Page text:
“Air speed record to Los Angeles broken” was a headline in the Oakland (California) Tribune on Jan. 28, 1932. The story reported that a new coastal speed record for tri-motored planes was made on the Oakland-Los Angeles airway when a Transcontinental and Western airplane made the 360-mile hop in 1 hour and 52 minutes.
The craft, a Ford Tri-Motor, piloted by Eddie Bellande and Erwin Lewis, left the Bay Airdrome in Alameda at 10 a.m. and arrived at the Grand Central Air Terminal in Glendale at 11:52 am. Nine passengers were carried on the record-setting flight.
That was just one of the many highlights of Edward A. (Eddie) Bellande’s career in aviation, which spanned nearly 60 years. His career was as diversified and active as the industry itself during those years.
He participated, with other contemporary pilots like Charles Lindbergh, in some of the benchmark flights and activities of this dynamic era. He flew as a test pilot for Lockheed, piloting the first Lockheed Vega. He checked out Wiley Post in the famed “Winnie Mae” and co-piloted Charles Lindbergh on the first TWA transcontinental run in 1929. In addition, he either organized or directed some of the aviation industry’s largest business organizations.
Bellande was born Dec 19, 1897, in Ocean Springs, Miss. In 1915, after completing high school, he went to Buffalo, N.Y., where he spent three months taking flying lessons at the Curtiss Company. He was the youngest member of the graduating class when he received his license (No. 639) from the Aero Club of America.
He then went to the Atlantic Coast Aeroplane Station at Newport News, Va. During World War I, he was at the Georgia School of Technology at Atlanta where he was an instructor in motors and planes at the government ground aviation school. He also served in the United States Marine Corps as a naval reserves aviator from Aug. 18, 1918, until Feb. 24, 1919, ending his service as a flight instructor at the Pensacola Naval Air Station.
Early in 1921, he left for Southern California to work for one of the large movie companies as an aviator. While working in Hollywood, he flew for movie studios headed by Jack L. Warner and Darryl F. Zanuck. Besides being a movie stunt pilot, he kept busy as a flight instructor and barnstormer.
Shortly after arriving in Los Angeles he flew for DeMille’s Mercury Aviation Co. at its Wilshire Boulevard Airport. From 1922 to 1927 he was a freelance pilot flying for motion pictures, skywriting, crop dusting and barnstorming.
During 1927-1929 he was in great demand as test pilot by airplane manufacturers. He made the test flights on most of the Lockheed airplanes, including the first “Vega” and the “Golden Eagle.” He also did all test flights on Northrop’s first flying wing. Later Bellande would join Northrop as a sales pilot and corporate director.
During this same time, he joined Maddux Airlines flying Ford Tri-Motors. He continued flying for the fledgling airline through the mergers of Maddux and Transcontinental Air Transport (TAT) and the later Transcontinental and Western Air merger (which would eventually become Trans World Airlines or TWA).
By mid-year 1929 TAT commenced a 48-hour combination rail and air service across the United States between New York and Los Angeles. The first west-to-east flight was made July 8, 1929, aboard the Ford Tri-Motor, “City of Los Angeles,” piloted by Lindbergh and Bellande. The first east-bound leg was from Glendale, Calif., to Clovis, N. M. The next day Bellande and Lindbergh picked up passengers for the last leg of the transcontinental trip to Los Angeles. Among the passengers on this trip was Amelia Earhart, who had been hired by TAT to help market the service.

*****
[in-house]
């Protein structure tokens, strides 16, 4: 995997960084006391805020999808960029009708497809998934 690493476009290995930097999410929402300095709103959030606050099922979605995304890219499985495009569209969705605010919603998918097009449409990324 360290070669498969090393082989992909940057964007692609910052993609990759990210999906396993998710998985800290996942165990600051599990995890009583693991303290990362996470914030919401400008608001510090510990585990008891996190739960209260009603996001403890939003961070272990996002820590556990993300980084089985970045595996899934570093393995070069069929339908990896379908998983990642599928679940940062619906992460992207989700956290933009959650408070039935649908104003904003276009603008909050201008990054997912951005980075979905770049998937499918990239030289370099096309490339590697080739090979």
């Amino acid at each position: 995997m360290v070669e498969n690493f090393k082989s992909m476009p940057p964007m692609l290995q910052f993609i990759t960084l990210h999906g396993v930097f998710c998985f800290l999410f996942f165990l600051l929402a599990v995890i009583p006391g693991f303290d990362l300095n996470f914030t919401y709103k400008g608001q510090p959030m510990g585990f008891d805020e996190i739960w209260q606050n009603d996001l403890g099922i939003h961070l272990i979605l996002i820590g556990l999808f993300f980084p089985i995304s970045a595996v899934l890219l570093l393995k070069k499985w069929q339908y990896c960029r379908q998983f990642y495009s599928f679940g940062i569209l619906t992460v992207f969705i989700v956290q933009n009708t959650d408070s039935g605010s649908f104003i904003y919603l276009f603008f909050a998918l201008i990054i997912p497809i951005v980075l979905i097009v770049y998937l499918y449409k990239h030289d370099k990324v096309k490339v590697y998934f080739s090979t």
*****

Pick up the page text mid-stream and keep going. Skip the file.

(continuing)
The advent of this service so captured the public imagination that six weeks before the service commenced, TAT reported receiving more than 1,000 applications for tickets for the first trip.
One of the most remarkable events in Bellande’s career was the result of an in-flight fire. On Feb. 10, 1933, on a night flight in a TWA Ford Tri-Motor from San Francisco to Los Angeles via Fresno and Bakersfield, the airplane caught fire about 10 miles out from Bakersfield. Apparently the floor heater, which operated from an exhaust stack on the nose engine, caught fire. Bellande managed to make it to the airport, land and safely evacuate the passengers. The fuselage of the plane was completely burned through. A close call, used by some to tout the benefits of “all-metal” construction.
Because of his heroic actions during the emergency, Bellande was one of seven mail pilots who earned the Air Mail Flyers Medal of Honor from President Roosevelt.
Bellande flew for TWA another 10 years. At the time of his retirement in January 1943, he was the Number 2 pilot in seniority. He had logged more than 23,000 hours and flew an impressive 3.1 million miles without injury to passengers or mail cargo.
He joined the Garrett Corp. in 1943 as an assistant to the president. He was elected to the board of directors in 1948, and named chairman of the board in July 1963.
The early days of aviation in California were rich in flying excitement against a background of aircraft and airline development. Edward Bellande was an integral part of many of these developments.
Dennis Parks is Curator Emeritus of Seattle’s Museum of Flight. He can be reached at email@example.com.